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We're not alone in our concern about the waste of tax dollars local and state agencies.
The sites below may be of benefit in researching the issues further; they show that:

                            1.   too much is extracted from us in taxes, fees, and assessments already;
                            2.   the huge amounts already confiscated by government are badly allocated;
                            3.   there are better ways than new sales taxes to fund libraries;       
                            4.   taxpayers are under attack from several directions on March 5, 2002.                      

This page was last updated on 05/23/06

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  1.    Report on County by County Sales and Use Taxes  from the State Board of Equalization

  2.  "Riverside County Libraries Shelve Old Ways:  First to hire private firm to manage system," 
        Cal-Tax Digest
(Sept., 1999)

  3.   Library Systems and Services -- the firm that Riverside County hired to improve libraries.

  4.   State and Local Tax Burdens, By State

  5.   California Taxpayers' Association and Tax Foundation: Data Reports: On average, state and 
        local governments alone consume $3,500 per person annually in California.  And Californians' 
       "Tax Freedom Day" didn't come until May 3rd this year -- meaning that those of us working labored 
        from January 1 to May 3 just to pay taxes !

  6.  "Taxing California - 1995-96 State, Local, and Federal Tax Burden:  Rising Cost of 
        Government  (Sept. '99), California Taxpayers' Association (This is a *.pdf file)

  7. "Study: Each American Pays $2,462 In 'Hidden Taxes'" -- Important revelations from the 
        National Taxpayers' Union about taxes that many Americans aren't even aware they pay.

   8.  Federal Income Tax Data -- This Tax Foundation page shows (for example) that by 2002,
        the top 25% of taxpayers (those making above $56,401) were already paying 83.9% of all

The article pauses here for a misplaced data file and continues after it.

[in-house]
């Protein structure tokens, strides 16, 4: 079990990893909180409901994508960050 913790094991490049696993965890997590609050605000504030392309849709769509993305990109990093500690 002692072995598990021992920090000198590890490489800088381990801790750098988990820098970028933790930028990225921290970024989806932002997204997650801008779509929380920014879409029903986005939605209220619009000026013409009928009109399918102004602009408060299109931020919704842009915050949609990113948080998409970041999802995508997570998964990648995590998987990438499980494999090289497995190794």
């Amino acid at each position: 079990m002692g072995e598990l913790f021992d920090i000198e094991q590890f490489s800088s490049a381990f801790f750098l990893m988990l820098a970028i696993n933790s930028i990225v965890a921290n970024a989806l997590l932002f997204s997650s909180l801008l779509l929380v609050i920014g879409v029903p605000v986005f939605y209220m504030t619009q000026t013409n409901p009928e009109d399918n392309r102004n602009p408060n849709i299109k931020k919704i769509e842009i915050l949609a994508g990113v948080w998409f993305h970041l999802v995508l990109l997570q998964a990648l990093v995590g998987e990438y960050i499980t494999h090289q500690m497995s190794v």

income taxes paid.  Aren't YOU paying enough already?

  9.  "Tax Freedom Day" -- Doug Bandow of the Cato Institute discusses the huge portion of the year
        that Americans work just to pay taxes. 

10.  The Importance of Preserving Prop. 13 -- by researcher Stephen Moore, of the Cato Institute.

11.  Where Rail Transit Works, and Why -- the Heartland Institute's common-sense analysis



The photo at left was taken in July of 1999, 
in the lobby of the Contra Costa Central Library in Pleasant Hill.  It represents the use of a public facility to push a statewide bond measure, and the new taxes that would go with it.   We read that as an illegal use of public resources, under the standards of Stanson v. Mott (1976), 17 Cal.3d 206:  

     "A fundamental precept of this nation's     
      democratic electoral process is that the 
      government may not 'take sides' in   
      election contests or bestow an unfair 

Senate Bill 3 eventually became a $350 Million library bond issue that was passed by California voters in March of 2000.  It provides for the kind of capital expenditures that are duplicated by at least $1 Million per year of the annual $12 Million in new taxes anticipated should Measure L pass.

Like other public agencies and their allies, Measure L tax promoters collected and using thousands in campaign dollars from tax-exempt groups and county contractors.  Meanwhile, tax opponents have no tax exemption, and no fat county contracts potentially available to contributors.